Across the Middle East and North Africaregion, various studies on giving suggest that nearly eight or nine out of 10 people in GCC countries make donations, more than half are spontaneous donations, and two-thirds usually go to charities rather than social investment. This indicates that, although there is a strong culture of giving, philanthropy in the region, whether by individuals, foundations, or corporations, often lacks strategy, depth, and efficiency.
The concept of philanthropy has deep ancient cultural roots in the region. Generosity, hospitality, and compassion are core values woven into the very fabric of societies in MENA countries. Anyone who visits will surely experience firsthand the generosity and hospitality it has to offer its guests. The Bedouin ‘three-day guest law’ mandates that anyone who arrives at your door, even unannounced strangers, or foreigners, must be treated as family and shown utmost hospitality – offered coffee upon their arrival and given shelter, food, water, and clothes without question until the third day of their stay.
Beyond this basic concept of generosity & hospitality, the prevailing three monotheistic religions in the MENA region emphasize the duty we have to one another, to promote and contribute to human welfare. From the ‘Tithe’ in Judaism and some Christian denominations) to its analogues in Islam (Al-Zakat, Al-Khums, Al-Sadaqa), the concept of endowed charitable trust (waqf), as well as the multiple injunctions in the Bible (i.e. the good Samaritan), believers are encouraged, even obliged in some cases, to dedicate a share of their income in pursuit of the public good.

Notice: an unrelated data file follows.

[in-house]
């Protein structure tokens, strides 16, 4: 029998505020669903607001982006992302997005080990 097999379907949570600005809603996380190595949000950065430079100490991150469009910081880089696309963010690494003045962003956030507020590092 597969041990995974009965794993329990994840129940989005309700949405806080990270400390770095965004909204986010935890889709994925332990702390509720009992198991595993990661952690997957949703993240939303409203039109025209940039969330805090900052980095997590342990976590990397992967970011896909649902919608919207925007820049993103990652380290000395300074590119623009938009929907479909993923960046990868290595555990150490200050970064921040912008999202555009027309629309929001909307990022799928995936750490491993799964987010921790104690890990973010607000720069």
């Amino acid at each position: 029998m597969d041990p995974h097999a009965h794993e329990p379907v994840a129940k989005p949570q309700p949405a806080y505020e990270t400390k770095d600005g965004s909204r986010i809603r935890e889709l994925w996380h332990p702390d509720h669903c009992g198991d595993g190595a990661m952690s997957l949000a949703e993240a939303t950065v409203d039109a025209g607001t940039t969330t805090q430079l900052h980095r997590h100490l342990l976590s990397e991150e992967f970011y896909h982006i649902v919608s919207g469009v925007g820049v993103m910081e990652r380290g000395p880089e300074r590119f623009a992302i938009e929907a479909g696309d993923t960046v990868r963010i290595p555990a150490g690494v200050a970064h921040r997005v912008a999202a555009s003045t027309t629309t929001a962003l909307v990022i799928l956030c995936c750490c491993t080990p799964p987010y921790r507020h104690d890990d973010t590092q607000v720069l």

Philanthropy in the MENA region has been shaped by the various protracted conflicts unfolding in the region in recent decades such as the Israeli-Palestinian conflict, the Iran-Iraq war followed by the post-2003 turbulences in Iraq as well as civil wars in Yemen, Lebanon, Syria, and Libya. As violent conflict in the region increases the need for humanitarian support, the Arab philanthropic sector has strived to meet the need, providing food, shelter, medical services, and psychosocial support to vulnerable populations such as women and children, refugees and internally displaced people across the region.
On the other hand, these same conflicts, as well as political repression in general, impeded the emergence of a strategic and proactive philanthropy in the MENA region. Many philanthropic actors continue to be vilified and targeted by governments who accuse them of supporting political opponents or ‘enemies of the states’. Political polarization played a role as well in dissuading potential philanthropists from undertaking strategic investments for the fear of being either instrumentalized or scapegoated by authoritarian regimes. Last but not least, Western sanctions on some MENA countries, such as Syria makes it highly complicated and sometimes virtually impossible to mobilize resources for humanitarian aid. This was a devastating reality that played out in the aftermath of the February 2023 earthquake in Turkey and Syria.
Despite the many challenges that philanthropic organizations face in the MENA region due to the region’s mayhem, there are in fact many opportunities for the sector to play key roles in stabilizing the region and, by moving beyond simply the ‘do no harm’ principle, actually gearing the region up to be more peaceful and hence generate dividends for most actors, especially the private sector.